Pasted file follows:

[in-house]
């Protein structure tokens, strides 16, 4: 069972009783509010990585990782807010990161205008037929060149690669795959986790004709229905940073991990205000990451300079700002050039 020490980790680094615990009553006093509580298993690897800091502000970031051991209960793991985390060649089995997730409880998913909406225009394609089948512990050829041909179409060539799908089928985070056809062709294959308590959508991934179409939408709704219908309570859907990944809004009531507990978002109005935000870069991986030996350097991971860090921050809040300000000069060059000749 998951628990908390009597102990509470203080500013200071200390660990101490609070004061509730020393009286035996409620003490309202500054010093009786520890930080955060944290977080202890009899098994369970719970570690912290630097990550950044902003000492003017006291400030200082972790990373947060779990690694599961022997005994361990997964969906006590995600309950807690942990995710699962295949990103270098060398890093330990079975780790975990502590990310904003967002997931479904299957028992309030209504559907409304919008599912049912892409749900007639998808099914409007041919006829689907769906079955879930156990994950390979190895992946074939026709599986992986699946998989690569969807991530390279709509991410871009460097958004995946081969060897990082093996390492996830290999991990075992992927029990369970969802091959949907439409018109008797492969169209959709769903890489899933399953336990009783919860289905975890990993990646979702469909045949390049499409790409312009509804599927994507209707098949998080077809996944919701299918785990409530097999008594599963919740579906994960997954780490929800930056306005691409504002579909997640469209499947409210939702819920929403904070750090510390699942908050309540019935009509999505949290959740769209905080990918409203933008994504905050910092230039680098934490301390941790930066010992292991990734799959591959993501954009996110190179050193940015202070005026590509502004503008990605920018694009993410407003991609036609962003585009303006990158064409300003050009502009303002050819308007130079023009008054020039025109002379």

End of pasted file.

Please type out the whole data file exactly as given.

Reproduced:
[in-house]
């Protein structure tokens, strides 16, 4: 069972009783509010990585990782807010990161205008037929060149690669795959986790004709229905940073991990205000990451300079700002050039 020490980790680094615990009553006093509580298993690897800091502000970031051991209960793991985390060649089995997730409880998913909406225009394609089948512990050829041909179409060539799908089928985070056809062709294959308590959508991934179409939408709704219908309570859907990944809004009531507990978002109005935000870069991986030996350097991971860090921050809040300000000069060059000749 998951628990908390009597102990509470203080500013200071200390660990101490609070004061509730020393009286035996409620003490309202500054010093009786520890930080955060944290977080202890009899098994369970719970570690912290630097990550950044902003000492003017006291400030200082972790990373947060779990690694599961022997005994361990997964969906006590995600309950807690942990995710699962295949990103270098060398890093330990079975780790975990502590990310904003967002997931479904299957028992309030209504559907409304919008599912049912892409749900007639998808099914409007041919006829689907769906079955879930156990994950390979190895992946074939026709599986992986699946998989690569969807991530390279709509991410871009460097958004995946081969060897990082093996390492996830290999991990075992992927029990369970969802091959949907439409018109008797492969169209959709769903890489899933399953336990009783919860289905975890990993990646979702469909045949390049499409790409312009509804599927994507209707098949998080077809996944919701299918785990409530097999008594599963919740579906994960997954780490929800930056306005691409504002579909997640469209499947409210939702819920929403904070750090510390699942908050309540019935009509999505949290959740769209905080990918409203933008994504905050910092230039680098934490301390941790930066010992292991990734799959591959993501954009996110190179050193940015202070005026590509502004503008990605920018694009993410407003991609036609962003585009303006990158064409300003050009502009303002050819308007130079023009008054020039025109002379």